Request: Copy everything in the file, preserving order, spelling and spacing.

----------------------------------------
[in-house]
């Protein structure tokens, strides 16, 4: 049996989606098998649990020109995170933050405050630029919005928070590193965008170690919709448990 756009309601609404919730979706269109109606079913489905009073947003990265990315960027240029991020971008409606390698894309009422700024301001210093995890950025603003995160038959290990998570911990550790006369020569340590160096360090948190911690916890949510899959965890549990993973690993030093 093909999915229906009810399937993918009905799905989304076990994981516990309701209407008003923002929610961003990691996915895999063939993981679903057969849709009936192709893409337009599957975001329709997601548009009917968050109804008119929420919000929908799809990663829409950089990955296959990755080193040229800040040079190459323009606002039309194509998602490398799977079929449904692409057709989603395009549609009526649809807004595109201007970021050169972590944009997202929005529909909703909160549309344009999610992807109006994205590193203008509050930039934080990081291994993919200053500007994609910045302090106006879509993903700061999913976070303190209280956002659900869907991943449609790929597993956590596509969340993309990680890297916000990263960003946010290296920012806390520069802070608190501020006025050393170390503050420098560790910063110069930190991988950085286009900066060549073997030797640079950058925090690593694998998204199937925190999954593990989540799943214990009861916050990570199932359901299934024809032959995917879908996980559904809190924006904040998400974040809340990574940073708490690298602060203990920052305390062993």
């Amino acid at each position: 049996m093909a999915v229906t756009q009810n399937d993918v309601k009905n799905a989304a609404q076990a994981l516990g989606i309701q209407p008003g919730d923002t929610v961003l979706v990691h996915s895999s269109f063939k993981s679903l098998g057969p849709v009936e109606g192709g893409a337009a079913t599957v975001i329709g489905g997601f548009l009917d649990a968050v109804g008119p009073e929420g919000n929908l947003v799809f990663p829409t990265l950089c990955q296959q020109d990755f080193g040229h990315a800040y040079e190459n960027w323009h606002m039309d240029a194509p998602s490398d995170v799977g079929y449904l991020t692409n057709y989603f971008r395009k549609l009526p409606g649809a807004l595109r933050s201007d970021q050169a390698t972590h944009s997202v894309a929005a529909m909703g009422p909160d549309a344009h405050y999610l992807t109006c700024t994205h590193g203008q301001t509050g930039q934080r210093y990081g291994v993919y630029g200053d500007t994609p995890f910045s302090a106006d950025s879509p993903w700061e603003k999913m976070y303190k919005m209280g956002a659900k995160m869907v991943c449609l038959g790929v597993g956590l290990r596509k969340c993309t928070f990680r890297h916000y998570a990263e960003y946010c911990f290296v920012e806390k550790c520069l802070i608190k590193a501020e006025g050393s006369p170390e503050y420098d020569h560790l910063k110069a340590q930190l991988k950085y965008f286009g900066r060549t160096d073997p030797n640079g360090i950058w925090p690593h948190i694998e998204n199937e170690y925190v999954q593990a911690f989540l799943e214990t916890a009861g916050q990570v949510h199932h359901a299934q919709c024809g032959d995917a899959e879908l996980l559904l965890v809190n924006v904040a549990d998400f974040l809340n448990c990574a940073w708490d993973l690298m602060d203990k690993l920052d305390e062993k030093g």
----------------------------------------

[in-house]
């Protein structure tokens, strides 16, 4: 049996989606098998649990020109995170933050405050630029919005928070590193965008170690919709448990 756009309601609404919730979706269109109606079913489905009073947003990265990315960027240029991020971008409606390698894309009422700024301001210093995890950025603003995160038959290990998570911990550790006369020569340590160096360090948190911690916890949510899959965890549990993973690993030093 093909999915229906009810399937993918009905799905989304076990994981516990309701209407008003923002929610961003990691996915895999063939993981679903057969849709009936192709893409337009599957975001329709997601548009009917968050109804008119929420919000929908799809990663829409950089990955296959990755080193040229800040040079190459323009606002039309194509998602490398799977079929449904692409057709989603395009549609009526649809807004595109201007970021050169972590944009997202929005529909909703909160549309344009999610992807109006994205590193203008509050930039934080990081291994993919200053500007994609910045302090106006879509993903700061999913976070303190209280956002659900869907991943449609790929597993956590596509969340993309990680890297916000990263960003946010290296920012806390520069802070608190501020006025050393170390503050420098560790910063110069930190991988950085286009900066060549073997030797640079950058925090690593694998998204199937925190999954593990989540799943214990009861916050990570199932359901299934024809032959995917879908996980559904809190924006904040998400974040809340990574940073708490690298602060203990920052305390062993």
């Amino acid at each position: 049996m093909a999915v229906t756009q009810n399937d993918v309601k009905n799905a989304a609404q076990a994981l516990g989606i309701q209407p008003g919730d923002t929610v961003l979706v990691h996915s895999s269109f063939k993981s679903l098998g057969p849709v009936e109606g192709g893409a337009a079913t599957v975001i329709g489905g997601f548009l009917d649990a968050v109804g008119p009073e929420g919000n929908l947003v799809f990663p829409t990265l950089c990955q296959q020109d990755f080193g040229h990315a800040y040079e190459n960027w323009h606002m039309d240029a194509p998602s490398d995170v799977g079929y449904l991020t692409n057709y989603f971008r395009k549609l009526p409606g649809a807004l595109r933050s201007d970021q050169a390698t972590h944009s997202v894309a929005a529909m909703g009422p909160d549309a344009h405050y999610l992807t109006c700024t994205h590193g203008q301001t509050g930039q934080r210093y990081g291994v993919y630029g200053d500007t994609p995890f910045s302090a106006d950025s879509p993903w700061e603003k999913m976070y303190k919005m209280g956002a659900k995160m869907v991943c449609l038959g790929v597993g956590l290990r596509k969340c993309t928070f990680r890297h916000y998570a990263e960003y946010c911990f290296v920012e806390k550790c520069l802070i608190k590193a501020e006025g050393s006369p170390e503050y420098d020569h560790l910063k110069a340590q930190l991988k950085y965008f286009g900066r060549t160096d073997p030797n640079g360090i950058w925090p690593h948190i694998e998204n199937e170690y925190v999954q593990a911690f989540l799943e214990t916890a009861g916050q990570v949510h199932h359901a299934q919709c024809g032959d995917a899959e879908l996980l559904l965890v809190n924006v904040a549990d998400f974040l809340n448990c990574a940073w708490d993973l690298m602060d203990k690993l920052d305390e062993k030093g």